I peddled away on the exercise bike at the gym this morning while reading a book. I had forgotten to charge my headphones the night before, so a book served as my mind’s jungle-gym, while the bike served as my body’s. I barely noticed a thing out of the ordinary, until the aerobics class that took place in the adjacent studio, started its loud, rhythmic soundtrack. All of the sudden my body started moving faster, to keep pace with the aerobics beat—instead of the rhythm of the words on each page of my book.
Immediately, I was thrown into an internal carnal quandary...Where does this cellular adoration, appreciation, syncopation for music come from in our physical bodies? What about our minds, our hearts, our spirits?
My synapses skipped back to something I had seen several years ago, and as bizarre as it sounded, it struck me that there could have been a correlation.
I was watching a news program wherein a well-known, well-experienced neonatal doctor was talking about how to soothe ornery newborns. He explained that—antithetical to what we may think, the inside of a mother’s womb is actually a very loud environment for a fetus late into its third trimester. The constant swooshing of blood, and fluid; the movement of the mother’s tiny “mobile home” raps, taps, wraps over the developing eardrums of the baby in the latest stage of development, and becomes quite cacophonous. The doctor explained that once a baby has been born, if he or she is ornery, finicky, or colicky; if they are crying seemingly uncontrollably, there is a way to calm them almost immediately. He then picked up a newborn who had started to cry, gently turned the newborn’s head to the side in his cupped hand, put his mouth right up to the ear of the child, and made a loud “shhhhhushhing” sound. The baby quelled almost immediately. In between breaths, the doctor explained that the loud shushing mimicked the in-utero noises against the ear of the child, bringing them back to the familiarity, the safety, of the womb from whence they had just come. It was quite magical to witness. I have since had the opportunity to try out his theory on a few newborns since seeing the interview, and it has, in fact, worked. Every time.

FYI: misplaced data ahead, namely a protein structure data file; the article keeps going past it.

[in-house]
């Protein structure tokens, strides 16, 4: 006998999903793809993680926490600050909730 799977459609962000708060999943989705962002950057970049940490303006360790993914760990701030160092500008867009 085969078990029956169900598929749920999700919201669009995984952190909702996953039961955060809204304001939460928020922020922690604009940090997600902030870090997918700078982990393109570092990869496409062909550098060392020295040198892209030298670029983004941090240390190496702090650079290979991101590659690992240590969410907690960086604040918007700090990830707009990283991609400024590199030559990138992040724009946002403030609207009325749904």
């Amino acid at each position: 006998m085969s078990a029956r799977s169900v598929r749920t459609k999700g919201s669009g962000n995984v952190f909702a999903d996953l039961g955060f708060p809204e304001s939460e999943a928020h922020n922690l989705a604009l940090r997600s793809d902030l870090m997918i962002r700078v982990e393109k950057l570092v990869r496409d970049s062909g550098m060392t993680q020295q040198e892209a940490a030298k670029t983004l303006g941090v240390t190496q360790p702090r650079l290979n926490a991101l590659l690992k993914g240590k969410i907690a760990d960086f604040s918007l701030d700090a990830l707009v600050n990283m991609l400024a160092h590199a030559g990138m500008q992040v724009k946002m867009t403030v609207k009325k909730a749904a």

Could the loud, in-vetro rave to which we are subjected during the eighth, ninth moth of pregnancy, contribute to our primal, driving response to music? Could the blood flow—to the rhythmic beat of our mother’s hearts—that pulses through her womb right before giving birth, be our first physical experience of music? Could this possibly be our soul’s umbilical chord attachment to music, the rhythm of a drum, the backbeat of a song, the pattern of a melody? Even if it is a mere reflection of the thump, thump, thumping of our own hearts—is there something that harkens back to a different state of consciousness, is there something that soothes a different stage of development—when we put earphones over our (now) fully grown ears, and tune out the rest of the world with our own chosen sound...?
As I peddled away on the bike, I let the rhythm, the melody, the timbre take over my body, my soul, my state of being. Time entered suspended animation, and for the first time in a long time, my workout went by in a flash. As I walked out of the gym, into the jarring quiet from the recent and comforting cacophony, I felt a touch ornery with the transition.
If only I had someone to “shushhh” into my ear...
For now, however, I shall just have to remember to charge my headphones :)
Polo REO Tate was born in Lansing, Michigan, where her family has deep ties to the community. Her Great Great Grandfather was Ransom Eli Olds (R.E. Olds), a pioneer and prolific inventor most notably responsible for inventing the first internal combustion automobile—the Oldsmobile. Growing up, [...]